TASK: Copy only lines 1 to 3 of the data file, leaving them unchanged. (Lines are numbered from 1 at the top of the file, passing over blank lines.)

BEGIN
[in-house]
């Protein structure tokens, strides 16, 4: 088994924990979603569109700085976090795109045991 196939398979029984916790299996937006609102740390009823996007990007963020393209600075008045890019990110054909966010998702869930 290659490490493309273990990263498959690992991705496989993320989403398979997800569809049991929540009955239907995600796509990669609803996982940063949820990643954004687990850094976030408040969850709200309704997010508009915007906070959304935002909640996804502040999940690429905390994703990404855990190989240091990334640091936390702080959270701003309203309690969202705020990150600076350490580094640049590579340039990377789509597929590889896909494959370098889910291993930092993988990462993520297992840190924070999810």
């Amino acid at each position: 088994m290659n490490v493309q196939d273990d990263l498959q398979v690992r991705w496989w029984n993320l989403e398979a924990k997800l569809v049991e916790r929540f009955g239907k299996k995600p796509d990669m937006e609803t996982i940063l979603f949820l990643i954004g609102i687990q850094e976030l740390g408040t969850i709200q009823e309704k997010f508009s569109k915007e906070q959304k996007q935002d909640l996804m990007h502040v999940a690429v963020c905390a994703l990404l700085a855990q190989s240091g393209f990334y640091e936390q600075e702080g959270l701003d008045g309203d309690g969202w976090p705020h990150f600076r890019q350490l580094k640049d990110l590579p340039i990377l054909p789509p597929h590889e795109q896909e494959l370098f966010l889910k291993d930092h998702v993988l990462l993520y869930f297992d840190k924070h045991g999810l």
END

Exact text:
[in-house]
């Protein structure tokens, strides 16, 4: 088994924990979603569109700085976090795109045991 196939398979029984916790299996937006609102740390009823996007990007963020393209600075008045890019990110054909966010998702869930 290659490490493309273990990263498959690992991705496989993320989403398979997800569809049991929540009955239907995600796509990669609803996982940063949820990643954004687990850094976030408040969850709200309704997010508009915007906070959304935002909640996804502040999940690429905390994703990404855990190989240091990334640091936390702080959270701003309203309690969202705020990150600076350490580094640049590579340039990377789509597929590889896909494959370098889910291993930092993988990462993520297992840190924070999810």
């Amino acid at each position: 088994m290659n490490v493309q196939d273990d990263l498959q398979v690992r991705w496989w029984n993320l989403e398979a924990k997800l569809v049991e916790r929540f009955g239907k299996k995600p796509d990669m937006e609803t996982i940063l979603f949820l990643i954004g609102i687990q850094e976030l740390g408040t969850i709200q009823e309704k997010f508009s569109k915007e906070q959304k996007q935002d909640l996804m990007h502040v999940a690429v963020c905390a994703l990404l700085a855990q190989s240091g393209f990334y640091e936390q600075e702080g959270l701003d008045g309203d309690g969202w976090p705020h990150f600076r890019q350490l580094k640049d990110l590579p340039i990377l054909p789509p597929h590889e795109q896909e494959l370098f966010l889910k291993d930092h998702v993988l990462l993520y869930f297992d840190k924070h045991g999810l």